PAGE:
Let’s imagine that a consumer takes a leap of faith and chooses a challenger’s product. Their new cheaper travel card is likely to be a prepaid card. They transfer £1,000 to it and go off to Spain on holiday. Every day, they anxiously check their balance and keep topping it up. They get home with £100 still left on their card but, by the time of their next trip, the card has been lost. While they enjoy reduced fees on each transaction, there are a number of compromises and inconveniences.
Consumers are flirting with financial service challengers but not committing to long-term relationships. Let’s look at a very brief case study of Monzo, one of the more well-known digital challengers that do not have a physical presence on the high street. Founded in 2015, this app-based challenger has built an eye-catching brand with lower fees for travel money. The problem is that the vast majority of its customers do not pay their salary into their Monzo account – their average deposit is just £357. Challengers may eventually earn the coveted position of primary account, but it is taking a long time.
A stark illustration of consumer trust in traditional banks can be seen in consumers’ spending habits and use of holiday money while abroad. Despite the availability of a huge variety of travel money services from non-banks, UK consumers use their high-street bank debit cards an average of 28 times a year while abroad, incurring fees that could range from 3-7% each time.
Research by Currensea found that consumers generally feel satisfied that their money is secure with their current high street bank. Furthermore, 54% value the convenience and ease off using their existing bank account, despite the high fees they pay.
Although consumers might be interested in new services such as being able to compare Euro rates or find the best travel money rates, the reality seems to be that moving away from a trusted financial services provider may sound like too much of an unwanted risk when planning a trip to a foreign destination.
Open Banking is a term that is gradually breaking through into the consciousness of UK consumers. It is perhaps the biggest boost to consumer choice in recent years and could be the missing link between the trusted bank account and the benefits of new financial services.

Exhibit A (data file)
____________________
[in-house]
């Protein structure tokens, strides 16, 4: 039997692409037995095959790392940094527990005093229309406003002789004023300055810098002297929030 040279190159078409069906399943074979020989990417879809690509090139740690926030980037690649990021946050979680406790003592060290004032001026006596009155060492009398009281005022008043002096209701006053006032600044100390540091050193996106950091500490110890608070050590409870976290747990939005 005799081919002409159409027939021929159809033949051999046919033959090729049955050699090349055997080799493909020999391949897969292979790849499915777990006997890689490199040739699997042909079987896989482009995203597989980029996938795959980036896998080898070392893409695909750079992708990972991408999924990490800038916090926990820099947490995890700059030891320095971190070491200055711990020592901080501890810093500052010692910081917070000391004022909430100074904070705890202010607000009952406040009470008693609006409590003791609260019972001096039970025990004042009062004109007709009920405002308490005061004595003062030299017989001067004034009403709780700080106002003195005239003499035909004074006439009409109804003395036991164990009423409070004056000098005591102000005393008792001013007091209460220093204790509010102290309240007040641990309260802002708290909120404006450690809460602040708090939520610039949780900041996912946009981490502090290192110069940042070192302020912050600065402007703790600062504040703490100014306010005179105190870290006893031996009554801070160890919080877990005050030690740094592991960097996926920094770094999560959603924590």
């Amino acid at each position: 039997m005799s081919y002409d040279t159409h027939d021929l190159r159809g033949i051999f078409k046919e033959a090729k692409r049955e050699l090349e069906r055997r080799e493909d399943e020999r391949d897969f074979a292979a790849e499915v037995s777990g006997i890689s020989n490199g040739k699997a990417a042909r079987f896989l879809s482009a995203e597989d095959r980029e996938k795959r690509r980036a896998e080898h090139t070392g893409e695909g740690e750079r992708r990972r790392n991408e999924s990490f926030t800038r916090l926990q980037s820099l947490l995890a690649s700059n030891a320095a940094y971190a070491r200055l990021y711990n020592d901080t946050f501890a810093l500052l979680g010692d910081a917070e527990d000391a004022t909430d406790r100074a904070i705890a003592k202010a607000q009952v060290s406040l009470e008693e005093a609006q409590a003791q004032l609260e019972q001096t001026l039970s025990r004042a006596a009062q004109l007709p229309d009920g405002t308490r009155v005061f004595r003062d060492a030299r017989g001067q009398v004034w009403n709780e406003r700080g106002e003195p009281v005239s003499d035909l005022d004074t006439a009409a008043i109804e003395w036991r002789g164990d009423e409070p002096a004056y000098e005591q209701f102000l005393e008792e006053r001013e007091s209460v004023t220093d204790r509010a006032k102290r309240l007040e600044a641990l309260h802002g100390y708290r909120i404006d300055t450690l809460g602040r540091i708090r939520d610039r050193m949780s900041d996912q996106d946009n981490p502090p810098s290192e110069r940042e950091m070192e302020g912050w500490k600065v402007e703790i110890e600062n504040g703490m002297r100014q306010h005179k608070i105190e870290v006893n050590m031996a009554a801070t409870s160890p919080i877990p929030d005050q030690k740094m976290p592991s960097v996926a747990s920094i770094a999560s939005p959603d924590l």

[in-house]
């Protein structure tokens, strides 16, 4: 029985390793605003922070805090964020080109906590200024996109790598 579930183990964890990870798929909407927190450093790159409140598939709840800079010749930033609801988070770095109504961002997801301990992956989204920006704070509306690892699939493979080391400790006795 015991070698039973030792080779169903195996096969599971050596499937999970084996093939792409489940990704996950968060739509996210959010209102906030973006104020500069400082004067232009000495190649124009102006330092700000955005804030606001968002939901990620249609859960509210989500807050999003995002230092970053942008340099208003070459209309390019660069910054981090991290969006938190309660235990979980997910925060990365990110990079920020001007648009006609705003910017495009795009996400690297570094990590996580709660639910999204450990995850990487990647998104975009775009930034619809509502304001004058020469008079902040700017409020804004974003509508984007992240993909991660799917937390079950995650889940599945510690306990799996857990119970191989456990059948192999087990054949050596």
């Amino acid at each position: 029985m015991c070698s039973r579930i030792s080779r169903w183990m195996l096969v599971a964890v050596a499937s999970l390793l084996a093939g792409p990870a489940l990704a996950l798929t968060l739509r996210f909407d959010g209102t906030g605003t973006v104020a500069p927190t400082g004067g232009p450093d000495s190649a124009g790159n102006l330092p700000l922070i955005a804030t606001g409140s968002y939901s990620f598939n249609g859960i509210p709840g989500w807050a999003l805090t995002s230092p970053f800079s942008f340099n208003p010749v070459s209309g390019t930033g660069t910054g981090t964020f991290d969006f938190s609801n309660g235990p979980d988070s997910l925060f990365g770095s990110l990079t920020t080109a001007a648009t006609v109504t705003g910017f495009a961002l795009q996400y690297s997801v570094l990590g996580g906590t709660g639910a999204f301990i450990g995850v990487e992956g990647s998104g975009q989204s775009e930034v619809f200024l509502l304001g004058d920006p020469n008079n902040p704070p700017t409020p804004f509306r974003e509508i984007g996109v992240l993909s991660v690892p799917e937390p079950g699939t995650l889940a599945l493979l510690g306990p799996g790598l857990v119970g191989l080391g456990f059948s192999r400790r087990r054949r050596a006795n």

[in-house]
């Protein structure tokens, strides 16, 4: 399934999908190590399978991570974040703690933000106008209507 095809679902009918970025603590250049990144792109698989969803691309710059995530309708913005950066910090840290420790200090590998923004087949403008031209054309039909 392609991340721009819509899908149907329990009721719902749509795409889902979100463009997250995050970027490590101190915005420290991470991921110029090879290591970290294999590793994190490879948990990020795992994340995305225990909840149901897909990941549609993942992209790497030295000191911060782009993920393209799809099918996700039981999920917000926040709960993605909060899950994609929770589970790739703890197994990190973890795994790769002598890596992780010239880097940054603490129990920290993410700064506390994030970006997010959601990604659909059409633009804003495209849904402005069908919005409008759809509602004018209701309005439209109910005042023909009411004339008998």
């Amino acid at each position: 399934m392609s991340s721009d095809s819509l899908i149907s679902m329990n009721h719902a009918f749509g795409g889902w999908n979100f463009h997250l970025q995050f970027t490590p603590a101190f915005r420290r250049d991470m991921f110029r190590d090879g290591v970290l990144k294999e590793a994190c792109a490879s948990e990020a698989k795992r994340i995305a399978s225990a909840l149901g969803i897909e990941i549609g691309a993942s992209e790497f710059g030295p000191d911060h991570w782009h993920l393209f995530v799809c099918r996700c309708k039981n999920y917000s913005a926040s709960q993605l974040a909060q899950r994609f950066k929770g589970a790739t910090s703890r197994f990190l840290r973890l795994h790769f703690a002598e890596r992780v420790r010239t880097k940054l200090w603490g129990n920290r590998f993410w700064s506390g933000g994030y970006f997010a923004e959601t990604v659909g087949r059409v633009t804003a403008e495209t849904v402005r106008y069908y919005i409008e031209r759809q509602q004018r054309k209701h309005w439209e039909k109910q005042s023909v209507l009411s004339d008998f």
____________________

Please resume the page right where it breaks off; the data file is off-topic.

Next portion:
Open Banking enables consumers to give permission for their banks to share their personal financial data with non-banks so they can access additional and often very useful financial services. Consumers do not need to move away from their trusted bank account, but instead augment its services. Open Banking can improve financial experiences for consumers with apps that connect to their bank account and can help with virtually any aspect of their finances, from savings and budgeting through services such as MoneyBox, to managing your pension through services such as PensionBee.
This is how today’s financial service innovators are beginning to deliver services that work with, rather than against established banks.
Thanks to Open Banking, it is now possible for consumers to attach an alternative debit card to their trusted bank account. That means they can enjoy lower fees for foreign transactions without the inconvenience of needing to top up a prepaid travel card.
While new technology is changing so many aspects of our daily lives, perhaps there is something that consumers don’t want to change about their money. Amongst the new skyscrapers and chains of boutique coffee houses in the City of London, the Bank of England has retained its steadfastly solid position for nearly 300 years. Maybe we feel the same way about our money and want to be confident it will always be there when we look for it.
Spectator magazine may have summed up consumers’ feelings about big banks most succinctly when they wrote, ‘the pandemic has proven that while we may not love them, we do more or less trust them. And trust remains the commodity that is hardest to acquire.’